Telecom operators should provide access to the network that is the Internet, and allow consumers to choose where they wish to go. They should not turn ‘access’ into an ‘audience’ business where they become the gatekeepers between an internet business and its customers and provide preferential treatment to those that they partner with. Free Basics, Airtel Zero and similar services by other telcos like Idea Cellular and Vodafone could lead to the carving out of private Internet bubbles that distorts access to information and knowledge.
How real is the lock-in syndrome with a platform like Free Basics? In Indonesia and Nigeria, a limited Geopoll survey that Quartz commissioned, showed that there were a significant number of users (about 10% of FB users in the surveys) for whom the boundaries between Facebook and the Internet were blurred. In fact more than half of those who don’t know they’re using the internet, say they “never” follow links out of Facebook, compared with a quarter or less of respondents who say they use both Facebook and the internet.
It’s premature to extrapolate lock-in dangers without country-specific research. It depends on the ability and awareness of users around the internet. There is a very real danger of competition being stifled but without enough transparent data on specific user behaviour it is hard to predict the extent of these effects.
Zero rating schemes have been completely banned in The Netherlands, Chile and Slovenia. There is the non-absolutist argument which says that non-profit, non-competitive services such as Wikipedia Zero (with local language support) and government information websites can be zero-rated. This is a slippery slope and we will need to decide whether there is any room for zero rating at all.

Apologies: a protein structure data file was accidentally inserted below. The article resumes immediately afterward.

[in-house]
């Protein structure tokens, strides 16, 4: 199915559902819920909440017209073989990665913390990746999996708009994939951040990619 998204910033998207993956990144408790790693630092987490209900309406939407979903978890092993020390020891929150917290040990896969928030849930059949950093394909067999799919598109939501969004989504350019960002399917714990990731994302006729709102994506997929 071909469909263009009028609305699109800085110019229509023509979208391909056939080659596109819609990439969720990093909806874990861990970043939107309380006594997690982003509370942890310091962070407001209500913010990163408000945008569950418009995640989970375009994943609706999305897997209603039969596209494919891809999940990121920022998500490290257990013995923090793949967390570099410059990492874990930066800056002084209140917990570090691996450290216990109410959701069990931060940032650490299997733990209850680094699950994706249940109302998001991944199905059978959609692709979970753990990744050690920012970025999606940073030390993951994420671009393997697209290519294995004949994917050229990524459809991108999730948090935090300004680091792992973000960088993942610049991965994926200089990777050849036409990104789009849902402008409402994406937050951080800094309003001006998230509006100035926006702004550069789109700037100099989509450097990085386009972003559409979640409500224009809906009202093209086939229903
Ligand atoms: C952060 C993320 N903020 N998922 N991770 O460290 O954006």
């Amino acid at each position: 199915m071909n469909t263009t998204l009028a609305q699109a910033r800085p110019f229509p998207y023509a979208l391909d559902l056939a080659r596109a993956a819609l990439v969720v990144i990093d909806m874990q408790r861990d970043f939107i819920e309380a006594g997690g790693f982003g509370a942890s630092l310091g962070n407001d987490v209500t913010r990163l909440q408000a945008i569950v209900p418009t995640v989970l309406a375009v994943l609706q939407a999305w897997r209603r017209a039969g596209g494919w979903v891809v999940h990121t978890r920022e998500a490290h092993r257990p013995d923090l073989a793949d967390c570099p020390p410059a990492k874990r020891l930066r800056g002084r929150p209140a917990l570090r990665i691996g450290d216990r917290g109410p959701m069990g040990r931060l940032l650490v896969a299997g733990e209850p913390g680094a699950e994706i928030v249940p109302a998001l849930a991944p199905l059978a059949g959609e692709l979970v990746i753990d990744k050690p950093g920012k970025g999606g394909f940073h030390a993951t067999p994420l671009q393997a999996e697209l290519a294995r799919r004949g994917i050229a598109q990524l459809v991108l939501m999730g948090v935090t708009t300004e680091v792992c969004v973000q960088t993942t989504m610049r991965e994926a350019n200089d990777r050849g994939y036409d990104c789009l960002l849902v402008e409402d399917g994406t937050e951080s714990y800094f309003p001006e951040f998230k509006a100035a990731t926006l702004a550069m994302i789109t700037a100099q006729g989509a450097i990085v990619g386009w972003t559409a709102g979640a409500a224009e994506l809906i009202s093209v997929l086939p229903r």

2) Free Data/Rate-limited Access to the Full Internet
Broadly speaking, this category include telcos offering free rate limited services (Aircel’s free 64 kbps service) or free data packs to the unrestricted internet or the government providing data plans as a direct benefit transfer (DBT).
Aircel is offering free 64 kbps service working on the 2G spectrum. The first three months of service will be free after which users will have to recharge for at least Rs 150 every month. They plan to roll out the service later this year, starting with Tamil Nadu. This model has brought up questions about the poor experience of surfing mobile websites that are not optimized for 2G speeds and confusing billing to customers that wish to upgrade to faster speeds or 3G or 4G. We need usage data to measure effectiveness.
Telcos like Idea Cellular, Vodafone and Airtel offered full internet data plans at free or discounted rates or with time restrictions on special occasions like Diwali. The effectiveness of seasonal promotions needs to be studied - but the fact that users prefer shorter duration, high data cap plans indicates that such plans may see successful adoption.
Telcos can provide free rate-limited 2G service when they are able utilize existing spectrum more efficiently and have recouped initial investment costs.